A four-year plan by the administration of President Ma Ying-jeou (馬英九) to transform Taiwan into a sports-friendly country with 50 sports centers across the nation recently came under fire from Democratic Progressive Party (DPP) legislators, who said it was seriously behind schedule.
In 2010, the Sports Affairs Council (SAC) — which is set to be downgraded to a department under the Ministry of Education tomorrow — allocated NT$13.26 billion (US$455.1 million) to subsidize local governments in two phases to construct sports centers, each of which was to be given a maximum of NT$200 million.
In the first phase, subsidies are to be used for preparatory works — planning, designing, conducting feasibility studies and soliciting business for the planned sports stadiums. The second-phase subsidies are to mainly cover the construction costs of such establishments.
However, with only one year left before the project’s deadline at the end of this year, the Ma administration had only constructed 27 centers — about half of its goal — as of last year.
DPP Legislator Hsueh Ling (薛凌) said that while an expectant mother would take about nine months to deliver a baby, it would be next to impossible for the Ma administration, which has repeatedly failed to fulfill its promises, to meet its objective in one year.
“I am afraid that the Ma administration is destined to become, once again, a Pinocchio whose nose grows longer with each lie he tells,” Hsueh said.
An assessment report recently compiled by the National Audit Office singled out a few planned centers where the population number has fallen, saying they are overly optimistic about their future performance or haven fallen behind their construction schedule, Hsueh said.
“Those costly sporting stadiums may risk becoming more ‘mosquito-breeding sites’ around the country once their construction is completed,” Hsueh added.
According to council regulations, a sports center must be located in an area where the population exceeds 10,000, or which sees more than 150,000 people in its extended service region within a 10km radius from the center.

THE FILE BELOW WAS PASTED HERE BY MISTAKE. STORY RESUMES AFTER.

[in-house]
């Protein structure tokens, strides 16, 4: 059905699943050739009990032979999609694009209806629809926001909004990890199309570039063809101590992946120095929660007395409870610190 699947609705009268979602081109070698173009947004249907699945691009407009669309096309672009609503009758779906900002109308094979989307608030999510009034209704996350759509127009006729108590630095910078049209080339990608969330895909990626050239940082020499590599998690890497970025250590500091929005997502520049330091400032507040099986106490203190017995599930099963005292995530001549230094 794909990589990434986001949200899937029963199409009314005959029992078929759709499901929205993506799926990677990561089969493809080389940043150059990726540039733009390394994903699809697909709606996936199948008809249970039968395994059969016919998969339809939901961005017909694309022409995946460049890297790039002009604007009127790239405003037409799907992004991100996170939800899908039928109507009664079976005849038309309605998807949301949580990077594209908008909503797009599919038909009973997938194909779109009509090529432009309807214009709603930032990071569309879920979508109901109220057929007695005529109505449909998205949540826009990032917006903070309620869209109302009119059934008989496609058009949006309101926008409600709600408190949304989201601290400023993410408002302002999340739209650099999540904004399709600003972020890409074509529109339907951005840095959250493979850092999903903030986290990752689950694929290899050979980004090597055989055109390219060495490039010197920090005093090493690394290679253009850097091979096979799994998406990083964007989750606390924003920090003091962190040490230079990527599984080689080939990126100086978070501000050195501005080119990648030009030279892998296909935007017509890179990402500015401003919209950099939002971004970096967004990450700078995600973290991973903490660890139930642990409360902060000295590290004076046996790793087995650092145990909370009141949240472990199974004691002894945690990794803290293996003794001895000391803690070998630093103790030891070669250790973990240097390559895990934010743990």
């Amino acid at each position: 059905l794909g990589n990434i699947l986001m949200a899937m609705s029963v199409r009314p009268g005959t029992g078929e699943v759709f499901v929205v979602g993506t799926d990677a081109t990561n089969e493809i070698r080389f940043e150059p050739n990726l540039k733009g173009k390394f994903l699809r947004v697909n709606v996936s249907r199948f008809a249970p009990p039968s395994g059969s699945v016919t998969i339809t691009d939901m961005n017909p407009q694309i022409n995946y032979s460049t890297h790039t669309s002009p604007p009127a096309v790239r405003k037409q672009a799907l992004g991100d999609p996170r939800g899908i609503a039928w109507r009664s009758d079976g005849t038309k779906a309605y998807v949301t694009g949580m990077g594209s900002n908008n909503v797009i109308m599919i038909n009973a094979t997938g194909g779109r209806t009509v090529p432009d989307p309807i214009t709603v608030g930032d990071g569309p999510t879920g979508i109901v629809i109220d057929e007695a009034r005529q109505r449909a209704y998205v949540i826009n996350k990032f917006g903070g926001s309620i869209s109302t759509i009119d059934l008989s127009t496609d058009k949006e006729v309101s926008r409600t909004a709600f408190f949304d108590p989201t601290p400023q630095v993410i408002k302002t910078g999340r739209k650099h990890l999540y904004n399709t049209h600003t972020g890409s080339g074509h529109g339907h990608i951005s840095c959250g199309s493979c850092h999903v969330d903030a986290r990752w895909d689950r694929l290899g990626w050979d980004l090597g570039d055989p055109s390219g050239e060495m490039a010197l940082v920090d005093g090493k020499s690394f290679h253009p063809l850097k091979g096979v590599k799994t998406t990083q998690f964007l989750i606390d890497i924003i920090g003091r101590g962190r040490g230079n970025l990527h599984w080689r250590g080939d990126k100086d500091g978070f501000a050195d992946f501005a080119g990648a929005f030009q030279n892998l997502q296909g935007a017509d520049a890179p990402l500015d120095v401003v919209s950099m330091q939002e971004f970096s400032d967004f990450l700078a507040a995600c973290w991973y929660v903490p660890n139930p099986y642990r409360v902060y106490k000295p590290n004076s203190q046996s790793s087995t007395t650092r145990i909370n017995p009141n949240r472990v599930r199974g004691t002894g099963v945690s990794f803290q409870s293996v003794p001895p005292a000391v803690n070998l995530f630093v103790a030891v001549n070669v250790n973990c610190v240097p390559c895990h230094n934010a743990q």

DPP Legislator Hsu Chih-chieh (許智傑) accused the central government of shirking its responsibility and said it should have talked to local governments upon detecting problems with finishing the project, instead of setting them aside until the last minute and then blaming the local governments for the delay.
Hsu was refereeing to a progress report on the project by the council during a joint meeting of the legislature’s Finance Committee and Education and Culture Committee in early November.
The report attributed the project’s possible delays to several local governments, saying some of them have shown less willingness to build sports centers due to a difficulty in finding a suitable location in metropolitan areas for the establishments.
It also cited requests by a few local governments to increase the budget to up to NT$400 million per stadium.
Questioning the NT$200 million budget cap for each planned sports center, DPP Taipei City Councilor Wu Su-yao (吳思瑤) said that of the 12 sports centers built in Taipei’s 12 administrative districts, the one with the lowest construction costs was the Beitou (北投) Sports Center, which still spent about NT$288 million.
“The Neihu (內湖) Sports Center’s NT$712 million construction cost is the highest among the sports centers in the city,” Wu said.
DPP Legislator Yeh Yi-jin (葉宜津) accused the Ma administration of class discrimination and unequal allocation of resources between urban and rural areas.
Citing as an example a sports stadium in Greater Tainan’s Sin-ying District (新營), Yeh said that the indoor basketball court of the center suffered from a leaking roof and damaged flooring, but the district had a hard time trying to obtain a budget of only hundreds of thousands of New Taiwan dollars for maintenance from the central government.